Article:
Your eyes are bigger than your wallet.
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Old 29-10-2008, 15:43   #24
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Figure AT BEST, 2 MPG. Probably 1 1/2. Can you afford that?
If a trawler is what you are interested in, look at single engine, 120 hp 36' to 38' boats. Smaller dockage, smaller fuel consumption, less to maintain.
Yep.

Interesting, it seems to me that something around 36' is the most preferred length in both motor and sail for most cruisers looking for the optimum balance between room and manageability. Money doesn't enter into the length question. Money just determines the quality of 36' boat they get. Just look at the profiles of people in here. I see SO many 36' or there-a-bouts. May be just my imagination since I have owned two 36' boats myself.

-dan
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Old 06-11-2008, 09:19   #25
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I have an AC only fridge and run it on my inverter. It uses 155 watts AC and runs 4 hours total a 24 hr day. The DC units cost 4 times more and burn a lot more DC because the compressors are AC in them and the inverters are not as effecient as a prosine.

AC fridges are not a problem.
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Old 13-11-2008, 13:39   #26
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Well, the Jury has spoken. When I first looked at the boat I was pretty excited, but everyone seems to agree its a for ever project. Too expensive to operate, and too expensive to redo. Be afraid. But keep looking! That price range could get you into a much more affordable vessel. A sailboat can be pushed at 6 knots by a 30hp diesel burning 3/4 gph. Insurance is cheaper, and just getting there is much more fun, especially if you care about the environment and your carbon footprint.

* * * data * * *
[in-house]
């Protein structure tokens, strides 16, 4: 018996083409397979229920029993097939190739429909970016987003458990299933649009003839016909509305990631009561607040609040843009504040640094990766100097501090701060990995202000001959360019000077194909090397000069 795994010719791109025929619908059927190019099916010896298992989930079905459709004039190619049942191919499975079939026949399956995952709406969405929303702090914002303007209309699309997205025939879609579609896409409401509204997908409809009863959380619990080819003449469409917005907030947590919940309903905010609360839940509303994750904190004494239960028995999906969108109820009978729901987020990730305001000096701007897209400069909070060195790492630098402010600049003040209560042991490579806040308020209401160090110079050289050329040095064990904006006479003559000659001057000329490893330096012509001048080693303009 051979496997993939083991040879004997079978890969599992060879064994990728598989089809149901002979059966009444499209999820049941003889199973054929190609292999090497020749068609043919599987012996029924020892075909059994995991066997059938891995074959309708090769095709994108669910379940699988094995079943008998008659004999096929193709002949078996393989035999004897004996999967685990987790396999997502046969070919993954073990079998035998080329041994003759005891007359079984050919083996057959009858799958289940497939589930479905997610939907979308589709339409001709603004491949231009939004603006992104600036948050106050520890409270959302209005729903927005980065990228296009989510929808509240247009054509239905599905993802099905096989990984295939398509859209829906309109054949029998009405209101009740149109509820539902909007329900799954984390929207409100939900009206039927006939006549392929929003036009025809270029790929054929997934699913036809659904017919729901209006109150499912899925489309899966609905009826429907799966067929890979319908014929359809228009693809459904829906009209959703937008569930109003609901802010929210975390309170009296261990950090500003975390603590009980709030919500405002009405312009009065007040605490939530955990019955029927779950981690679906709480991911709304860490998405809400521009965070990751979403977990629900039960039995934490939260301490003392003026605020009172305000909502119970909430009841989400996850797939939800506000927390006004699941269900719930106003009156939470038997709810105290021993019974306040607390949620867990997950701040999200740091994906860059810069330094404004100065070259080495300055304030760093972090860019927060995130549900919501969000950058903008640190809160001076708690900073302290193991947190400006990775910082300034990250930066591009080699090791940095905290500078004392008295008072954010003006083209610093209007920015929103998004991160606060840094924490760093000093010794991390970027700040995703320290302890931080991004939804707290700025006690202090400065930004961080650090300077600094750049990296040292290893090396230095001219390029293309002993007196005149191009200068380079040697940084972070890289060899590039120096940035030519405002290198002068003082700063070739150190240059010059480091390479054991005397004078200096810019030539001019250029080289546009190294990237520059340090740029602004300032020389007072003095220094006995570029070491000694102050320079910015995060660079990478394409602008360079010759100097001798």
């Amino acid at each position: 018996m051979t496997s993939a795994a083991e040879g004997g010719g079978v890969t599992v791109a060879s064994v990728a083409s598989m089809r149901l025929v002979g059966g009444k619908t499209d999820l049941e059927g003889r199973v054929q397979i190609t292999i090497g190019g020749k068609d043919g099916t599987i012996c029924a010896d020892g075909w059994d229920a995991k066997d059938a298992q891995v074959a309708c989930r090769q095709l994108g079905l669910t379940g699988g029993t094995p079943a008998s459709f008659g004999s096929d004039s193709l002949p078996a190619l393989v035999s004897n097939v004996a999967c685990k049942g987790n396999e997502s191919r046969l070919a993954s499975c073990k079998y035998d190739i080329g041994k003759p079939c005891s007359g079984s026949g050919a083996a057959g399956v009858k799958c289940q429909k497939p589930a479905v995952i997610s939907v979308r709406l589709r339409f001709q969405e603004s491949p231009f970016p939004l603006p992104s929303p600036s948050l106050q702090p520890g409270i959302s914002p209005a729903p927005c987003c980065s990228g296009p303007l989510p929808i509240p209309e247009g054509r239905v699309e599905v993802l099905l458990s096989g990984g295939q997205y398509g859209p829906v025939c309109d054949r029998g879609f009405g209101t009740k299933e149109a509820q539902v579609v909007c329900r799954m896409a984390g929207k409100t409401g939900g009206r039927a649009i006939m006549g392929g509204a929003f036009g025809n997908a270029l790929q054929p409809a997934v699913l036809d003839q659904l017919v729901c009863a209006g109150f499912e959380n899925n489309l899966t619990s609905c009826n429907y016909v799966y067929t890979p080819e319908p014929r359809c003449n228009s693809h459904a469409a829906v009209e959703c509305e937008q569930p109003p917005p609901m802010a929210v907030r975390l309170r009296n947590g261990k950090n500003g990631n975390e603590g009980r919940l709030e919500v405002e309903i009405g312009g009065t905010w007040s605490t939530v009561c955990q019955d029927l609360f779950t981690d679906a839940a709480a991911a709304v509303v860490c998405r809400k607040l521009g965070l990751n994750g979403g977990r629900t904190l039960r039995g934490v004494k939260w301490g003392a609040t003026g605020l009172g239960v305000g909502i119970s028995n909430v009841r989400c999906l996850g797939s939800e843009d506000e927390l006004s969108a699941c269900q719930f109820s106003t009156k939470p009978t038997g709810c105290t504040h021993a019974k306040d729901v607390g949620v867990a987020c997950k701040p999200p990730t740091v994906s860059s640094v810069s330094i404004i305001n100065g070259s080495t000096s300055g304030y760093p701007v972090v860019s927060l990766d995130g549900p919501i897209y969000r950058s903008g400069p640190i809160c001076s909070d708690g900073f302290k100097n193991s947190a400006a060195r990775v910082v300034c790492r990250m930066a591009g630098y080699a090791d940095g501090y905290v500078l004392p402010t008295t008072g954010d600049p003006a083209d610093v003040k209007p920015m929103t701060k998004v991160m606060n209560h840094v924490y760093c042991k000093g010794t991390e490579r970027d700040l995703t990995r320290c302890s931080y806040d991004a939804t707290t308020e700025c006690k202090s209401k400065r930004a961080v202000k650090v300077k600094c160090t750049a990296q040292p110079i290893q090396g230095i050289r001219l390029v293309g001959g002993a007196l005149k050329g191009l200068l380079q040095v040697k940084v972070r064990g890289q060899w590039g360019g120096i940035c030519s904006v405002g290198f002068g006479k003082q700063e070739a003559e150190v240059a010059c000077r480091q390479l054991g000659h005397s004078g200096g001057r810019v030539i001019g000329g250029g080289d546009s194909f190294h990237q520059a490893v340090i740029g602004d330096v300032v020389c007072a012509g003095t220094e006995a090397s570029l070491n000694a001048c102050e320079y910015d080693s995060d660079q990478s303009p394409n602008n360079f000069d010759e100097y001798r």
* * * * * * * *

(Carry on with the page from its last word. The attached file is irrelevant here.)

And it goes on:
Tell us where you want to go and who with, for how long.
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Old 13-11-2008, 14:05   #27
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alternative

Don,

check this out....

1992 Endeavour Endeavour cat 30 for sale in St. Petersburg, FL: Catamaran (sail) - SailboatTraderOnline.com

or something like it.


whadya think???

mm
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Old 14-11-2008, 00:27   #28
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What about a Diesel Duck trawler? Live aboard, sail/power anywhere



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Old 14-11-2008, 01:52   #29
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I've seen a couple of black smoke belching Detroit deisels heading up the coast at 8 knots in a 9 knot tail wind....its a horrible thing to see....could explain the new paint job.
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Old 14-11-2008, 15:46   #30
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I've seen a couple of black smoke belching Detroit deisels heading up the coast at 8 knots in a 9 knot tail wind....its a horrible thing to see....could explain the new paint job.
Steam locomotives make a lot of black smoke too, depending on fuel used, that is not a reson to say steam engines are bad.

Detroit Diesel particularly the 71 series is the best diesel engine ever built. The fact that it takes so much abuse allows people to drive them into the ground...or the sea. The fact that they still work in that sorry state is an endorsement of their fantastic endurance and it is rather strange to qualify an engine by the condition people allow it to get to by pure neglect and ignorance, rather then by the tens of thousand of trouble free hours it took to get to that state.
Any other engine would stop working and give up the ghost permanently, well before reaching that condition.
Furthermore, there are a lot of cheap spare parts and scores of mechanics that know the 71 engine all over the world. Detroit diesel and Caterpillar are the best and most reputable engine that a vessel can be proud to be powered by.